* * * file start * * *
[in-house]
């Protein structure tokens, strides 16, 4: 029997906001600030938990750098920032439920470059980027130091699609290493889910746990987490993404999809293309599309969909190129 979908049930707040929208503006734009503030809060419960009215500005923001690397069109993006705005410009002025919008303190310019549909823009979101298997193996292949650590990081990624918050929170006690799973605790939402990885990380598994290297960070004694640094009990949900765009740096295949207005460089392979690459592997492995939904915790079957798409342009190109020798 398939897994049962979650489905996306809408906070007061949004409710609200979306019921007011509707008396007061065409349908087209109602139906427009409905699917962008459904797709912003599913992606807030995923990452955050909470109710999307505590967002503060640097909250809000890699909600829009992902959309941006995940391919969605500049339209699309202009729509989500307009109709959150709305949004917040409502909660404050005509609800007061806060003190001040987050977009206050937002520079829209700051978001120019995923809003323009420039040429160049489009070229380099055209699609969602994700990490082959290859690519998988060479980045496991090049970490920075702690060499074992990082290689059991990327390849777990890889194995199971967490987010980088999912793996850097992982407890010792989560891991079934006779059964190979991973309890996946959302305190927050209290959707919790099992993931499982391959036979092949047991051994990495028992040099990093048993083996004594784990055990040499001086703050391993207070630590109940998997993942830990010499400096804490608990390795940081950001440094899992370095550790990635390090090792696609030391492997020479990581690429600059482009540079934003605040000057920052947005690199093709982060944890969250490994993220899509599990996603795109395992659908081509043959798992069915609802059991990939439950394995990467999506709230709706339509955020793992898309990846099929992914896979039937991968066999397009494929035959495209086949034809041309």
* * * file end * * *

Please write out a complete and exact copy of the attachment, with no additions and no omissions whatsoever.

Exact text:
[in-house]
């Protein structure tokens, strides 16, 4: 029997906001600030938990750098920032439920470059980027130091699609290493889910746990987490993404999809293309599309969909190129 979908049930707040929208503006734009503030809060419960009215500005923001690397069109993006705005410009002025919008303190310019549909823009979101298997193996292949650590990081990624918050929170006690799973605790939402990885990380598994290297960070004694640094009990949900765009740096295949207005460089392979690459592997492995939904915790079957798409342009190109020798 398939897994049962979650489905996306809408906070007061949004409710609200979306019921007011509707008396007061065409349908087209109602139906427009409905699917962008459904797709912003599913992606807030995923990452955050909470109710999307505590967002503060640097909250809000890699909600829009992902959309941006995940391919969605500049339209699309202009729509989500307009109709959150709305949004917040409502909660404050005509609800007061806060003190001040987050977009206050937002520079829209700051978001120019995923809003323009420039040429160049489009070229380099055209699609969602994700990490082959290859690519998988060479980045496991090049970490920075702690060499074992990082290689059991990327390849777990890889194995199971967490987010980088999912793996850097992982407890010792989560891991079934006779059964190979991973309890996946959302305190927050209290959707919790099992993931499982391959036979092949047991051994990495028992040099990093048993083996004594784990055990040499001086703050391993207070630590109940998997993942830990010499400096804490608990390795940081950001440094899992370095550790990635390090090792696609030391492997020479990581690429600059482009540079934003605040000057920052947005690199093709982060944890969250490994993220899509599990996603795109395992659908081509043959798992069915609802059991990939439950394995990467999506709230709706339509955020793992898309990846099929992914896979039937991968066999397009494929035959495209086949034809041309």